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Bitter: A Taste of the World's Most…
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Bitter: A Taste of the World's Most Dangerous Flavor, with Recipes

by Jennifer McLagan

MembersReviewsPopularityAverage ratingConversations
571207,436 (4.44)None
  1. 00
    Bones: Recipes, History, and Lore by Jennifer McLagan (dajashby)
    dajashby: The same formula; history, lore, memoir, science and recipes, handsomely presented.
  2. 00
    Fat: An Appreciation of a Misunderstood Ingredient, with Recipes by Jennifer McLagan (dajashby)
    dajashby: The same formula; history, lore, memoir, science and recipes, handsomely presented.
  3. 00
    Odd Bits: How to Cook the Rest of the Animal by Jennifer McLagan (dajashby)
    dajashby: The same formula; history, lore, memoir, science and recipes, handsomely presented.
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I’m not sure that bitter is an acquired taste. Yes, as author Jennifer McLagan points out, the number of our tastebuds decreases as we age, turning flavors we hated in childhood into favorites. Some people come to bitter gradually, others like it from the start, and there are those who never learn to like it. Jennifer McLagan likes bitter—really likes it—and has the culinary, historical and scientific chops to offer us remarkably thorough treatise on this loved/hated flavor.

I’ve liked bitter since I was a kid: mustard, not ketchup, better yet, horse radish; Sen-sen, horehound, or salted licorice, not fruit pie. (OK, that’s an exaggeration. I did like pie. But I did also love those bitter candies.) As a result, as soon as I saw the cover of McLagan’s Bitter, I knew this was a book I’d want to spend time with.

McLagan breaks bitter tastes into six groups, each with its own chapter, everything from “Liquid Bitter” (beer jelly, tea poached pears, even homemade tonic water) to “Dark, Forbidden, and Very Bitter” (lamb with dark chocolate pepper sauce, tobacco chocolate truffles, roasted squab with ganache).

While there are a few “standard” offerings here (Belgian endive bathed in butter, bratwurst in beer, Brussels sprouts, bacon, and chestnuts), things you might find in an issue of Eating Well or Fine Cooking, most of her recipes fall into the I-would-never-have-come-up-with-that-on-my-own category (see the previous paragraph).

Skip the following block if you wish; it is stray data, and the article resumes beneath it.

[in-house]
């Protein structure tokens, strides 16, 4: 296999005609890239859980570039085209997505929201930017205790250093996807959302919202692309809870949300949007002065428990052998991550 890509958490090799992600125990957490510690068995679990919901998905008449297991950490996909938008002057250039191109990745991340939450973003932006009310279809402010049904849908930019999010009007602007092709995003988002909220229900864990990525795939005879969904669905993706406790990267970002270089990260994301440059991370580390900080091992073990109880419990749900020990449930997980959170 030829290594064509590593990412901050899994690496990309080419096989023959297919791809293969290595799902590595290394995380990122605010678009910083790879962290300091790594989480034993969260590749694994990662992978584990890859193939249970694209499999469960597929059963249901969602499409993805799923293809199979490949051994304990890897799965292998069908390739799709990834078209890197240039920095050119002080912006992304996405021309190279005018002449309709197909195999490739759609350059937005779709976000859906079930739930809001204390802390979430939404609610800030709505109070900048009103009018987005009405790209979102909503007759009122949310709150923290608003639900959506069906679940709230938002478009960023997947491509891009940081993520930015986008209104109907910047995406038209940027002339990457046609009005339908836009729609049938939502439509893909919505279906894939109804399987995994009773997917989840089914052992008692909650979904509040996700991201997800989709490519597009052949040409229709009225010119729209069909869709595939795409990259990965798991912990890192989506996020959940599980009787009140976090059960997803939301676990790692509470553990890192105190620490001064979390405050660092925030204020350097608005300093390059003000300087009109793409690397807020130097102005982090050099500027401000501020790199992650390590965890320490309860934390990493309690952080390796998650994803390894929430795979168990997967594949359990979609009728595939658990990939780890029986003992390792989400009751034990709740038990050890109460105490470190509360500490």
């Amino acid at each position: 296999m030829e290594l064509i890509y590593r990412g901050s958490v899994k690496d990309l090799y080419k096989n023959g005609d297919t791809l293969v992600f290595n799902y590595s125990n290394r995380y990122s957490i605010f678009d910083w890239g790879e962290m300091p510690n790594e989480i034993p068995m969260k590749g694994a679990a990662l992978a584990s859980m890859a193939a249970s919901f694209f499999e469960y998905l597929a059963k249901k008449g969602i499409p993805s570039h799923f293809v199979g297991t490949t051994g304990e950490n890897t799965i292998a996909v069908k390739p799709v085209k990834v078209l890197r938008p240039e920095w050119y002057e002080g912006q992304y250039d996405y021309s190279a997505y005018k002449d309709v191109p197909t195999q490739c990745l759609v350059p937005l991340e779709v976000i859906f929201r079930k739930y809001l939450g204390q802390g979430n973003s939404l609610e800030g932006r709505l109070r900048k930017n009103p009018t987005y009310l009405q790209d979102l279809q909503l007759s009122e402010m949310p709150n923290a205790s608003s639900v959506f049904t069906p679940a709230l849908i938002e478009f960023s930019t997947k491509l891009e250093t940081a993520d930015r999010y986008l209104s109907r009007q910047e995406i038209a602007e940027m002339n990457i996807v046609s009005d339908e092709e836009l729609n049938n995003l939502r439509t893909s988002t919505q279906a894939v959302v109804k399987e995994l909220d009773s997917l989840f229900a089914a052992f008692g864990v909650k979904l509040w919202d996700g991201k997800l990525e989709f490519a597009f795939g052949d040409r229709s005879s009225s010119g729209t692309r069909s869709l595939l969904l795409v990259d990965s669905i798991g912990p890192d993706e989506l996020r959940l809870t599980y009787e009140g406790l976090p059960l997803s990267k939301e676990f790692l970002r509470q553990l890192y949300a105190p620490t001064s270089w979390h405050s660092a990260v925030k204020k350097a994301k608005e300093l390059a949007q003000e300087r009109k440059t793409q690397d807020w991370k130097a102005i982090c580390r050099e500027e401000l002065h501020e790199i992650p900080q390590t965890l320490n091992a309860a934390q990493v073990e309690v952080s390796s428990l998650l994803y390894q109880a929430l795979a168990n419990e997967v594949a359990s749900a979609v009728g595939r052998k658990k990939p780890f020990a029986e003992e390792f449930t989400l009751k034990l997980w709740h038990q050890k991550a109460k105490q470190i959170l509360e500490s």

Her book gives us the histories of these foods and explains their taste chemistry. There are lots of recipes, but having this additional information makes for interesting reading—and might well convince you to taste something you thought you’d never try.

I acknowledge that I’ll never cook with marrow (yes, there’s a recipe using it) nor with cow bile (only mentioned, no recipe offered), but I’ll be making active use of this book for a good time to come. ( )
1 vote Sarah-Hope | Nov 13, 2014 |
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Amazon.com Product Description (ISBN 160774516X, Hardcover)

The champion of uncelebrated foods including fat, offal, and bones, Jennifer McLagan turns her attention to a fascinating, underappreciated, and trending topic: bitterness.
 

What do coffee, IPA beer, dark chocolate, and radicchio all have in common? They’re bitter. While some culinary cultures, such as in Italy and parts of Asia, have an inherent appreciation for bitter flavors (think Campari and Chinese bitter melon), little attention has been given to bitterness in North America: we’re much more likely to reach for salty or sweet. However, with a surge in the popularity of craft beers; dark chocolate; coffee; greens like arugula, dandelion, radicchio, and frisée; high-quality olive oil; and cocktails made with Campari and absinthe—all foods and drinks with elements of bitterness—bitter is finally getting its due. 

In this deep and fascinating exploration of bitter through science, culture, history, and 100 deliciously idiosyncratic recipes—like Cardoon Beef Tagine, White Asparagus with Blood Orange Sauce, and Campari Granita—award-winning author Jennifer McLagan makes a case for this misunderstood flavor and explains how adding a touch of bitter to a dish creates an exciting taste dimension that will bring your cooking to life. 

(retrieved from Amazon Thu, 12 Mar 2015 18:11:22 -0400)

"The champion of uncelebrated foods including fat, offal, and bones, Jennifer McLagan turns her attention to a fascinating, underappreciated, and trending topic: bitterness. What do coffee, IPA beer, dark chocolate, and radicchio all have in common? They're bitter. In this deep and fascinating exploration of bitter through science, culture, history, and 120 deliciously idiosyncratic recipes, award-winning author Jennifer McLagan makes a case for this misunderstood flavor. Biologically-speaking, the taste of something bitter--unlike sweet, which can indicate a nutrient-rich food, and salty, which indicates the presence of needed minerals--can signify a poison, so an appreciation for bitterness must develop with age and experience. Bitter is a known appetite stimulant and is often just the thing to add dimension and balance to a dish. While some culinary cultures, such as in Italy and parts of Asia, have an inherent appreciation for bitter flavors (think Campari and Chinese bitter melon), little attention has been given to bitterness in North America: we're much more likely to reach for salty or sweet. However, even in North America, bitter is making inroads with increased interest in cocktail bitters, craft beers, and artisanal coffee; and consumption of bitter salad greens and chocolate is growing. In the capable hands of McLagan, bitterness will emerge from the shadows of the culinary underworld and get its deserved place in the spotlight"--… (more)

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